Princess Laurel hated her life.
It wasn’t that she had a wicked stepmother. Her mother was in fact very nice.
It wasn’t that she was being forced to marry an unkind prince from a neighboring territory. Her father had married for love and expected her to do the same.
Laurel knew she was lucky in many respects. She had fine clothes, good food, comfortable rooms, servants. It was all quite perfect, except for one thing.
Images of Princess Laurel were plastered everywhere. Everyone felt like they knew her, and, worse, that she knew them.
The princess knew they meant well, that they adored her. But still it gave her the creeps. All these people acting like they had some close, personal relationship with her even though they’d never met.
She also hated how the people were always commenting on her: her clothes, her hair, her actions. She could feel their watching, judging eyes always. They were constantly taking notice and evaluating her. It was exhausting. So many expectations to live up to. So many people to disappoint.
The pressure increased with each day. When she thought she could bear it no longer, a witch came to court. She looked right at the princess and said, “My dear, it can be as you wish.”
Princess Laurel was taken aback. “Are you speaking to me?”
“Yes, of course. Who else?”
Laurel looked around. No one else was close enough to hear their conversation. The assembled people merely watched from a distance.
She moved closer to the old witch and whispered, “What do you know of my wishes?”
“Ah, my dear, it is as plain as that lovely mole on your face.”
Laurel grimaced. She hated that mole. The tiny thing was the source of much more discussion and debate than its size would seem to warrant.
“Really?” She was unconvinced. “What is it I wish for then?”
“To be anonymous. To be able to walk amongst the people, unnoticed. To no longer be the center of attention.”
Laurel couldn’t believe it. How had the old woman known? She realized, though, that the more important question was, “Can you really help me?”
“Of course. I said it could be as you wish.”
“What must I do?”
“You must find a black cloak, one with a hood. Then on a moonless night, leave the castle and go into the woods to the south. You will find a clearing where the river widens into a pool. Put out your torch, then lean over the water, as if to see your reflection. Of course, there won’t be one because the night will be too dark with the moon in hiding.”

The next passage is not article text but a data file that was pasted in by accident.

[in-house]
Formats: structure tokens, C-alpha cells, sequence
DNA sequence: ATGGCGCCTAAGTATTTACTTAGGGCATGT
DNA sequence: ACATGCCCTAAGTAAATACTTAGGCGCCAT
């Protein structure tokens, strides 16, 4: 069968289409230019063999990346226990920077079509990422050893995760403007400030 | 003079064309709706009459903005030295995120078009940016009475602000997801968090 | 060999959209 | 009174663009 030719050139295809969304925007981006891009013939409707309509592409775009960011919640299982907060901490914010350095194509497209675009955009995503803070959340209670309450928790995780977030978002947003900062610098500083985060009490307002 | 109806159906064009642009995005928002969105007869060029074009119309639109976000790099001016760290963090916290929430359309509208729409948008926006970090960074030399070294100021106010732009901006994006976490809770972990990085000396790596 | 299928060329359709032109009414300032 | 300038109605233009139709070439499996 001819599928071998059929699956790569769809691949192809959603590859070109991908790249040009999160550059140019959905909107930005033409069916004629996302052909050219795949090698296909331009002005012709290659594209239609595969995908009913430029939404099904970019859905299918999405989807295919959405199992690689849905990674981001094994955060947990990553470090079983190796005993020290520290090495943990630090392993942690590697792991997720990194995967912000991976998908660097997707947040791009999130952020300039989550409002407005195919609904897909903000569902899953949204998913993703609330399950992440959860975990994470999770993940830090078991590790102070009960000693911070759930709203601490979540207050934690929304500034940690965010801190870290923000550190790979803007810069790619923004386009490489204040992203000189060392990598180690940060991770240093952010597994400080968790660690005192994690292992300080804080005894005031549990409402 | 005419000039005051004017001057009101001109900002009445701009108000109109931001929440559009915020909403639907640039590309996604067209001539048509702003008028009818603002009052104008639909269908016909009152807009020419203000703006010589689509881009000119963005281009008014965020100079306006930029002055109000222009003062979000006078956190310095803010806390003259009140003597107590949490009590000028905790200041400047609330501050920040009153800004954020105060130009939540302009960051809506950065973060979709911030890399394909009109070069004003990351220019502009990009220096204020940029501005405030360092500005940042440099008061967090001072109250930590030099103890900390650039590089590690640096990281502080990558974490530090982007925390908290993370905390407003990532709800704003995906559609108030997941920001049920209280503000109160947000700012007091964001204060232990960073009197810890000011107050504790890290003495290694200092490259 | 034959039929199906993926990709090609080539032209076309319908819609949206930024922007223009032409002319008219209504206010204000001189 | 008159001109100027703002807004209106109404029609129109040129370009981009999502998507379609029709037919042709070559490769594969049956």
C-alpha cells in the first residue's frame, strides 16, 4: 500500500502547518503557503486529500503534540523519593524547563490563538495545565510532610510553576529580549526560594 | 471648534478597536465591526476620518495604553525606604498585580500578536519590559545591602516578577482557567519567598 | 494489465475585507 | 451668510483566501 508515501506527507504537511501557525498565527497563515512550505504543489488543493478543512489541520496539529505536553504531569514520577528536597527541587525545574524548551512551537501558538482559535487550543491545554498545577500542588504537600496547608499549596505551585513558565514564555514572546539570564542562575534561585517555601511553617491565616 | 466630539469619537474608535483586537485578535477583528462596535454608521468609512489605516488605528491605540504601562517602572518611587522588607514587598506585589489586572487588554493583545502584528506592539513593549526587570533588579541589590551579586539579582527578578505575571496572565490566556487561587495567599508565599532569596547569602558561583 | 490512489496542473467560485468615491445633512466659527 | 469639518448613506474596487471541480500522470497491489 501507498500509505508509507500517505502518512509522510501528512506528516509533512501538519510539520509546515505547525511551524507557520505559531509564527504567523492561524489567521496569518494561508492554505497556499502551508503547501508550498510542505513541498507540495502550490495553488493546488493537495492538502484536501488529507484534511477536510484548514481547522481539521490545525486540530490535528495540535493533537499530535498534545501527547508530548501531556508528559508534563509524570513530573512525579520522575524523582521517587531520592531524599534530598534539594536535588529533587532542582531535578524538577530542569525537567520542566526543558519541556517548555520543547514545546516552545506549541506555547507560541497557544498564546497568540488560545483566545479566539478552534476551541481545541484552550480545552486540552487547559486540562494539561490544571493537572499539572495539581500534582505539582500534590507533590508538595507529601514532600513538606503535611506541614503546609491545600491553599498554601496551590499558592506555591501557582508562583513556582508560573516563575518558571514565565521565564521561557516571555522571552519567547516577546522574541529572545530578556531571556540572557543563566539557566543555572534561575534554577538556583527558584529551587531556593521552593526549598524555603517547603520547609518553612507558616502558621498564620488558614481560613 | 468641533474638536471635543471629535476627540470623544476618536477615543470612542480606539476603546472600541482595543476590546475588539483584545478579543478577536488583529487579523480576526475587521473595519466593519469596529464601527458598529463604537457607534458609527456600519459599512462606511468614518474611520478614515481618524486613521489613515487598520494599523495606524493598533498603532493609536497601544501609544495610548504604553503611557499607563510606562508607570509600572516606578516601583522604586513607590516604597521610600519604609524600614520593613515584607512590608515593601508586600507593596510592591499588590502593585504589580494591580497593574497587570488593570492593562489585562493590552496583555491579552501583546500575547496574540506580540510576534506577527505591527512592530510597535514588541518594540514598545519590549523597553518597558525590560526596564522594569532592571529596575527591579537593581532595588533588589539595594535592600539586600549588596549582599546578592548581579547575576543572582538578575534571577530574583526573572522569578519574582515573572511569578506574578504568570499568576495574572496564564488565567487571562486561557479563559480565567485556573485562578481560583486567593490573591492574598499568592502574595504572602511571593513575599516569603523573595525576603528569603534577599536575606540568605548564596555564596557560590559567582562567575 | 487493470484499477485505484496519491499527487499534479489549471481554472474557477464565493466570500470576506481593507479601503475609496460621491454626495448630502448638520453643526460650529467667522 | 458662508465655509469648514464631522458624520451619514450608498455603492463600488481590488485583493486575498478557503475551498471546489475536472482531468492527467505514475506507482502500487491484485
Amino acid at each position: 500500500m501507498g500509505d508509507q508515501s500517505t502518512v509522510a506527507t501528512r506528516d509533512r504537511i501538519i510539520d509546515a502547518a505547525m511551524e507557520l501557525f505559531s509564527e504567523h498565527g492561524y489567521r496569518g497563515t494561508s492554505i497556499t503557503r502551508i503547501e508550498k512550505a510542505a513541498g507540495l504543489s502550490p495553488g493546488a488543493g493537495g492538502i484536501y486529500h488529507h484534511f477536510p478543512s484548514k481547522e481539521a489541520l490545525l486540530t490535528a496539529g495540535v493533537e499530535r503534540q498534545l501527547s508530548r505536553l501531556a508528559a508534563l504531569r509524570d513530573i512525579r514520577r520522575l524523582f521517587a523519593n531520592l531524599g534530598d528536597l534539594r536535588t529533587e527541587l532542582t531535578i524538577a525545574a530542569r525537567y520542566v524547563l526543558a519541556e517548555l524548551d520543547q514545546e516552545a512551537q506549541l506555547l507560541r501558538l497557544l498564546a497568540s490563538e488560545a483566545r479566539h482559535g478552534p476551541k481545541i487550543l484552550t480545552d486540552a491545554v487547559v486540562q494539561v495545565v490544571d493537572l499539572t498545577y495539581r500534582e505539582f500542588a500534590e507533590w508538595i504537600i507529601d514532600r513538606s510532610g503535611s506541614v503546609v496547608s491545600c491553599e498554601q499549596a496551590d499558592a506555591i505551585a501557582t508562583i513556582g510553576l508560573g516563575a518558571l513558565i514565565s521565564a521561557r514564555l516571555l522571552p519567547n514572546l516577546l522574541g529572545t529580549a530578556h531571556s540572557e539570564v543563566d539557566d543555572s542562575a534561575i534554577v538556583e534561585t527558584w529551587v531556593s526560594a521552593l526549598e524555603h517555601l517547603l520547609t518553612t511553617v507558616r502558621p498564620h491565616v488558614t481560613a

“Yes, of course.”
“And there you must call on the Goddess of Celebrity.”
“The Goddess of Celebrity.” Laurel shrugged, much to the witch’s consternation. The old woman’s face pinched in disappointment. “Brittany, you know? The Goddess of Celebrity?” Laurel’s face remained devoid of understanding. “Goodness, that town crier is useless!” The witch harrumphed and stamped her foot. “But I will deal with that later.”
The witch exhaled and went back to her instructions. “At the wide spot in the river, you must call on Brittany, the Goddess of Celebrity, and ask her to take back the gift she has given you. She will be annoyed with you. No one likes to have her gifts returned, after all. So, you must tell her that it is because you are not worthy of it, that you cannot give the people the beautiful, fashionable, charming princess they deserve. You must ask her to bestow the gift on someone more suitable, more deserving, and let you be the mundane peasant girl you were meant to be.”
“Will it work?” Laurel was afraid to hope.
“Of course, my girl. Celebrity is one of the most powerful of the gods. Celebrity can do anything.”
“Thank you. I will do as you suggest.”
Waiting until the next moonless night was torture for Laurel, but eventually the time came. She donned her cloak and went into the woods as instructed. She prayed to the great and mighty Brittany, Goddess of Celebrity, that she might be relieved of the gift that had been such a burden to her all her days.
Dejected, Laurel returned slowly to the castle. The guard at the gate recognized her and said, “Princess Laurel, what are you doing out in the middle of the night? You must come in right away before anyone else sees you. The people will never stop talking if word of this gets out.”
Laurel started to cry. The guard swept her in quickly and ushered her back to her room. Laurel wept herself to sleep.
When she woke in the morning, the first thing she noticed was a foul smell.
“What on earth—?” she started to say as she stumbled out of bed.
No longer was she surrounded by silks and linen. No longer did she rest on a bed of goose down. Now there was only a small, hard bed and bare walls.
As she went through the day, no one gave her a second glance. No one commented on her clothes or complimented her hair. No one gossiped about who she had spoken to, or wondered who she might marry. She walked through town in blissful anonymity.
She was only a few blocks away when she saw it, one of the many posters of the beloved princess of the land. Only this time it wasn’t her face. It was a face that looked strangely like a younger, more beautiful version of the witch who had instructed her.
“Well,” Laurel said, “she’s welcome to it. She will find out soon enough that celebrity is not all it’s cracked up to be.”
With that, Laurel went to the market to watch the people who had spent so much time watching her.
Selena Thomason writes mostly science fiction, but sometimes feels called to other forms and genres. Her stories have been published in various magazines such as The Literary Bone, Ray Gun Revival, VerbSap, and Alien Skin Magazine. Selena is also Managing Editor of Dragons, Knights, and Angels magazine, as well as an assistant editor and columnist at The Sword Review.